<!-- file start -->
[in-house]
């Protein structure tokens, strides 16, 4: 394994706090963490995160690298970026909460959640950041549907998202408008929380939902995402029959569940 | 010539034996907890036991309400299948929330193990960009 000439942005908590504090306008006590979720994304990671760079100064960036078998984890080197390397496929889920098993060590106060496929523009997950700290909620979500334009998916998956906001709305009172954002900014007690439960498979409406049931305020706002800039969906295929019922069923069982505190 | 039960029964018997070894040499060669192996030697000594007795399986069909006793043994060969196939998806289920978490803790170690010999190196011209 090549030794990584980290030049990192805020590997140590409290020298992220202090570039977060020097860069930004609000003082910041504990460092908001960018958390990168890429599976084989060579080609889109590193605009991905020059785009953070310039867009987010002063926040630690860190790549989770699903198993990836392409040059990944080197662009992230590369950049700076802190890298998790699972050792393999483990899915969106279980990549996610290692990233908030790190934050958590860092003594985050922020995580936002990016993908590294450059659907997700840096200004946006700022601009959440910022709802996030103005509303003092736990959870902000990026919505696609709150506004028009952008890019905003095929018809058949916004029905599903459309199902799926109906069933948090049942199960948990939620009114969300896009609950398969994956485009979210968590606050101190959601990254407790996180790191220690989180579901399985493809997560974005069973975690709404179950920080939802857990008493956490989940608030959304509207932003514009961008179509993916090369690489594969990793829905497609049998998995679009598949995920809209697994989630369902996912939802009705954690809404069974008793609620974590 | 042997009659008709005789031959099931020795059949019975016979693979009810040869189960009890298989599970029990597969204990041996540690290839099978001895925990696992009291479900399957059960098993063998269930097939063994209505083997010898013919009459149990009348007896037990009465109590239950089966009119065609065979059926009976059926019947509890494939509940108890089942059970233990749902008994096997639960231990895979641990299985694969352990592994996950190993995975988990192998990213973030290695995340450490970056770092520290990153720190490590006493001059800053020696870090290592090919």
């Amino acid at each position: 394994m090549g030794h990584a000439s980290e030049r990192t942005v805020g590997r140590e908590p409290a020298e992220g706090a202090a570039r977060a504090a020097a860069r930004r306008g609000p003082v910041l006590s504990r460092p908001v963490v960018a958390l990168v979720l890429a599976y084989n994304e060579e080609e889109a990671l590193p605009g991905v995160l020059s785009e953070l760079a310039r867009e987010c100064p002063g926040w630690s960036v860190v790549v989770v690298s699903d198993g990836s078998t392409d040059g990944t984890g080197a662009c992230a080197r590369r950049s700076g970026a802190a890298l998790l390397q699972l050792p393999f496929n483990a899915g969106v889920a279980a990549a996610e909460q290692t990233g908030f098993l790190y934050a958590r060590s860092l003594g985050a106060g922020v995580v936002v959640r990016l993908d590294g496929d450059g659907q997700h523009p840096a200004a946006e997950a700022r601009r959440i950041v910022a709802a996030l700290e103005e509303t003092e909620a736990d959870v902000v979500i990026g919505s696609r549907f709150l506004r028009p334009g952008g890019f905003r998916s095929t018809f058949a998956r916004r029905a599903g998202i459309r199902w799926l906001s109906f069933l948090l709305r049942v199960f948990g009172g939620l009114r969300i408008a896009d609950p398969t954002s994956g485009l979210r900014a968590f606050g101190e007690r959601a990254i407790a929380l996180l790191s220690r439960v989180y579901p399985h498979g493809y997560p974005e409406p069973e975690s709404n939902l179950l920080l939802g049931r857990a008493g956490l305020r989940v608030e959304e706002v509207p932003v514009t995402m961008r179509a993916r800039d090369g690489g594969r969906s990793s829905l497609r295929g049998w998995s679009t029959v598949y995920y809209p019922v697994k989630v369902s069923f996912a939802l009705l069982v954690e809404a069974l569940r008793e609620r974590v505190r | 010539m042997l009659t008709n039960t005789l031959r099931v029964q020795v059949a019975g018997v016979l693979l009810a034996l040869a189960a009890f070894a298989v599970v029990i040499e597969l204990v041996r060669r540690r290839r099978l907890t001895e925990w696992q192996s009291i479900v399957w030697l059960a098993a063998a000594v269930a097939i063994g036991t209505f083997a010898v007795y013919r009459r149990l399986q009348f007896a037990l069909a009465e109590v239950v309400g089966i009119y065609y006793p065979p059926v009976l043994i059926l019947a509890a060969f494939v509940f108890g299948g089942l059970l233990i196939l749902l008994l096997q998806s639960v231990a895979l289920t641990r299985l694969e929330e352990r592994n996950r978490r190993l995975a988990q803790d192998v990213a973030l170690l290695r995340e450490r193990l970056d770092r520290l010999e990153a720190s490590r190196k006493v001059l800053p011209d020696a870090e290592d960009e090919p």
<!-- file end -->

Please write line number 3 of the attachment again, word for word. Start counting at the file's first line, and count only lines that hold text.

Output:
């Amino acid at each position: 394994m090549g030794h990584a000439s980290e030049r990192t942005v805020g590997r140590e908590p409290a020298e992220g706090a202090a570039r977060a504090a020097a860069r930004r306008g609000p003082v910041l006590s504990r460092p908001v963490v960018a958390l990168v979720l890429a599976y084989n994304e060579e080609e889109a990671l590193p605009g991905v995160l020059s785009e953070l760079a310039r867009e987010c100064p002063g926040w630690s960036v860190v790549v989770v690298s699903d198993g990836s078998t392409d040059g990944t984890g080197a662009c992230a080197r590369r950049s700076g970026a802190a890298l998790l390397q699972l050792p393999f496929n483990a899915g969106v889920a279980a990549a996610e909460q290692t990233g908030f098993l790190y934050a958590r060590s860092l003594g985050a106060g922020v995580v936002v959640r990016l993908d590294g496929d450059g659907q997700h523009p840096a200004a946006e997950a700022r601009r959440i950041v910022a709802a996030l700290e103005e509303t003092e909620a736990d959870v902000v979500i990026g919505s696609r549907f709150l506004r028009p334009g952008g890019f905003r998916s095929t018809f058949a998956r916004r029905a599903g998202i459309r199902w799926l906001s109906f069933l948090l709305r049942v199960f948990g009172g939620l009114r969300i408008a896009d609950p398969t954002s994956g485009l979210r900014a968590f606050g101190e007690r959601a990254i407790a929380l996180l790191s220690r439960v989180y579901p399985h498979g493809y997560p974005e409406p069973e975690s709404n939902l179950l920080l939802g049931r857990a008493g956490l305020r989940v608030e959304e706002v509207p932003v514009t995402m961008r179509a993916r800039d090369g690489g594969r969906s990793s829905l497609r295929g049998w998995s679009t029959v598949y995920y809209p019922v697994k989630v369902s069923f996912a939802l009705l069982v954690e809404a069974l569940r008793e609620r974590v505190r | 010539m042997l009659t008709n039960t005789l031959r099931v029964q020795v059949a019975g018997v016979l693979l009810a034996l040869a189960a009890f070894a298989v599970v029990i040499e597969l204990v041996r060669r540690r290839r099978l907890t001895e925990w696992q192996s009291i479900v399957w030697l059960a098993a063998a000594v269930a097939i063994g036991t209505f083997a010898v007795y013919r009459r149990l399986q009348f007896a037990l069909a009465e109590v239950v309400g089966i009119y065609y006793p065979p059926v009976l043994i059926l019947a509890a060969f494939v509940f108890g299948g089942l059970l233990i196939l749902l008994l096997q998806s639960v231990a895979l289920t641990r299985l694969e929330e352990r592994n996950r978490r190993l995975a988990q803790d192998v990213a973030l170690l290695r995340e450490r193990l970056d770092r520290l010999e990153a720190s490590r190196k006493v001059l800053p011209d020696a870090e290592d960009e090919p």